Animal Dentition

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Dentition is the organization and the structure of teeth in an animal. Most of the dentition in mammals evolve based on their food type. Other animals like snakes have modified teeth that are called fangs, that hold venom if a snake is venomous to help poison their prey.

There are four types of teeth: incisors meant for biting, canines for cutting, premolars for grinding, and molars for crushing.

Carnivorous animals that obtain energy by eating other animals or meat have larger and sharper teeth, especially their canines. Herbivores eat plants and their teeth are broad, ridged, and built to grind rather than cut and shred like carnivorous canines. Omnivores such as humans have teeth that are generalized rather than specialized and have two incisors for biting, blunt-sharp canines, grinding premolars and molars for crushing.


Carnivores tend to have larger stomachs. Herbivores have longer alimentary canals or digestive tracts than carnivores because herbivores also tend to be bigger than carnivorous animals. Also, vegetation is harder to digest due to cell walls in plant cells.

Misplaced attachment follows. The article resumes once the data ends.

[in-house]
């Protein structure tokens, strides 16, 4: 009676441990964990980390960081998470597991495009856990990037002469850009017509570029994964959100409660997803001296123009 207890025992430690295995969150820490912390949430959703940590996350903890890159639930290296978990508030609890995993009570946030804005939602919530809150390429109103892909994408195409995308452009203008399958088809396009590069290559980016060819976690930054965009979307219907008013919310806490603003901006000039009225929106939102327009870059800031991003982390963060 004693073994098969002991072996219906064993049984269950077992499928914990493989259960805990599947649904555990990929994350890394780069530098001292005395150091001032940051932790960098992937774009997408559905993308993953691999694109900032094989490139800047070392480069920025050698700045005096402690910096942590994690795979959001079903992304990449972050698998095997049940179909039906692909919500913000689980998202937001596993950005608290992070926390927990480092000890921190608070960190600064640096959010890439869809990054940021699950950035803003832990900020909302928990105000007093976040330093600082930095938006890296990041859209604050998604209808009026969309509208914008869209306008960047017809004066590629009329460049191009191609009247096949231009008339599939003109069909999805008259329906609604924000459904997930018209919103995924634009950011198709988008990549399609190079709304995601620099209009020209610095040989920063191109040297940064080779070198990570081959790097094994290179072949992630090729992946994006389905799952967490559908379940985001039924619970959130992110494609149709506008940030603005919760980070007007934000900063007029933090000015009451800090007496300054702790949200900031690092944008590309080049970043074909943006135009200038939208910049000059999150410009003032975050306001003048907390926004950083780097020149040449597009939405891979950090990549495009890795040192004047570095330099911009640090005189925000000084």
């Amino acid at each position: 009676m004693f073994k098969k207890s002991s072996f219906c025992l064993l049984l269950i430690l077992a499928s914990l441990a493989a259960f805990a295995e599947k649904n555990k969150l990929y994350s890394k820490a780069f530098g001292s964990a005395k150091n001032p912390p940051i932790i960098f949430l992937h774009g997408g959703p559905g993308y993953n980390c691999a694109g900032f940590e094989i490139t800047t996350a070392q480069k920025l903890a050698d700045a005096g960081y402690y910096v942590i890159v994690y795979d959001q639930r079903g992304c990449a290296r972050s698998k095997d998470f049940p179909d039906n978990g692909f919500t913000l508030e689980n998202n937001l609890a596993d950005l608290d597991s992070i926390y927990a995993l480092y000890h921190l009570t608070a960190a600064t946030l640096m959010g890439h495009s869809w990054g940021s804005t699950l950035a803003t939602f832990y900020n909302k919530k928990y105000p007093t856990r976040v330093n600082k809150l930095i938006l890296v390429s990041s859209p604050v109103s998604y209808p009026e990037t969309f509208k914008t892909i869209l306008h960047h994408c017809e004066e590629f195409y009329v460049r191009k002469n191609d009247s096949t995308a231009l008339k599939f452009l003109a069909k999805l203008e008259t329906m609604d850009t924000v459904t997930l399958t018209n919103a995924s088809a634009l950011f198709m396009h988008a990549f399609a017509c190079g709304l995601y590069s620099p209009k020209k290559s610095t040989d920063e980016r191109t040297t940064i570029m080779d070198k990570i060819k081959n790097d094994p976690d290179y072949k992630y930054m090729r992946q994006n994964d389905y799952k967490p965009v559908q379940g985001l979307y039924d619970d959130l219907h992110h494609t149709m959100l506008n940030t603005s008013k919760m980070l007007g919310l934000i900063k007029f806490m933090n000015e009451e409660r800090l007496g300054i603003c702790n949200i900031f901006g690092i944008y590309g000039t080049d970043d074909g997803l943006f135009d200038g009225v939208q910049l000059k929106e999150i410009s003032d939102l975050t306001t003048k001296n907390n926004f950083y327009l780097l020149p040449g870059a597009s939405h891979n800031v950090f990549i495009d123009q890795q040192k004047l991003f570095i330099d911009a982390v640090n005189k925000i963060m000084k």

Some herbivores mainly need enzymes to hydrolyze cellulose that the cell walls of plant cells are made of. Large symbiotic bacteria and protists settle down in alimentary canals of herbivores that digest the cellulose into sugars that herbivores can digest.

-Neil Damle

Editor at STEMTalksNC


Biology 7th Edition Campbell Reece –

Neil A. Campbell 
Jane B. Reece

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